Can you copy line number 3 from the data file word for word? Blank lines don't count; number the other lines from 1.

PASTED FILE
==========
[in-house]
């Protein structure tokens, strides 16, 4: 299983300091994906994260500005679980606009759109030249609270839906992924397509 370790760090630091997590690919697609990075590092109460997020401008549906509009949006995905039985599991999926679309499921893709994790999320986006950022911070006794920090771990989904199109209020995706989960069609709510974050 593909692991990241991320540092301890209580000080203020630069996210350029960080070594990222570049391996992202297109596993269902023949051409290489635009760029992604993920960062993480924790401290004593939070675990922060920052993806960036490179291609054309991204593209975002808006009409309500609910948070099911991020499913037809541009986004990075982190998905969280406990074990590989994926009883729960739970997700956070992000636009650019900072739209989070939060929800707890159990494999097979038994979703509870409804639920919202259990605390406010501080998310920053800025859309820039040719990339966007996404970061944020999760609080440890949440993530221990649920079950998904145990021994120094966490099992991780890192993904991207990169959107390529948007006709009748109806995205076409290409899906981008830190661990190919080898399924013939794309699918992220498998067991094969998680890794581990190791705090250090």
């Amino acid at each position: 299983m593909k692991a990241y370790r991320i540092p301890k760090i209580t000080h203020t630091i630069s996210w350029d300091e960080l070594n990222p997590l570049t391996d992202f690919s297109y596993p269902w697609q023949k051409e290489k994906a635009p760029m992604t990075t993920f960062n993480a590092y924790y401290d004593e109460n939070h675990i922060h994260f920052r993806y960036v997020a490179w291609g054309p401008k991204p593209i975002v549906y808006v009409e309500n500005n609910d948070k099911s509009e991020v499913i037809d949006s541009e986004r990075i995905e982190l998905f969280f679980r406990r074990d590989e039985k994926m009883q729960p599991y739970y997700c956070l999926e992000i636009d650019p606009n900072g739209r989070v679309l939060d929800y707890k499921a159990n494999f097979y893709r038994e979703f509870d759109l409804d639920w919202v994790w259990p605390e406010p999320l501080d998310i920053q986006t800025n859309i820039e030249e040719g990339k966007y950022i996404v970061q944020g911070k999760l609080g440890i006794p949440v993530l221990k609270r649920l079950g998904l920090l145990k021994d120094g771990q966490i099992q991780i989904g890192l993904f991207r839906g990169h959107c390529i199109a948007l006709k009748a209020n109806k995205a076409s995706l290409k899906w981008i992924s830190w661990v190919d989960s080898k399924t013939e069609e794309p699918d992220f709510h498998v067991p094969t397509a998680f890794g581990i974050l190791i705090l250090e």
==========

């Amino acid at each position: 299983m593909k692991a990241y370790r991320i540092p301890k760090i209580t000080h203020t630091i630069s996210w350029d300091e960080l070594n990222p997590l570049t391996d992202f690919s297109y596993p269902w697609q023949k051409e290489k994906a635009p760029m992604t990075t993920f960062n993480a590092y924790y401290d004593e109460n939070h675990i922060h994260f920052r993806y960036v997020a490179w291609g054309p401008k991204p593209i975002v549906y808006v009409e309500n500005n609910d948070k099911s509009e991020v499913i037809d949006s541009e986004r990075i995905e982190l998905f969280f679980r406990r074990d590989e039985k994926m009883q729960p599991y739970y997700c956070l999926e992000i636009d650019p606009n900072g739209r989070v679309l939060d929800y707890k499921a159990n494999f097979y893709r038994e979703f509870d759109l409804d639920w919202v994790w259990p605390e406010p999320l501080d998310i920053q986006t800025n859309i820039e030249e040719g990339k966007y950022i996404v970061q944020g911070k999760l609080g440890i006794p949440v993530l221990k609270r649920l079950g998904l920090l145990k021994d120094g771990q966490i099992q991780i989904g890192l993904f991207r839906g990169h959107c390529i199109a948007l006709k009748a209020n109806k995205a076409s995706l290409k899906w981008i992924s830190w661990v190919d989960s080898k399924t013939e069609e794309p699918d992220f709510h498998v067991p094969t397509a998680f890794g581990i974050l190791i705090l250090e």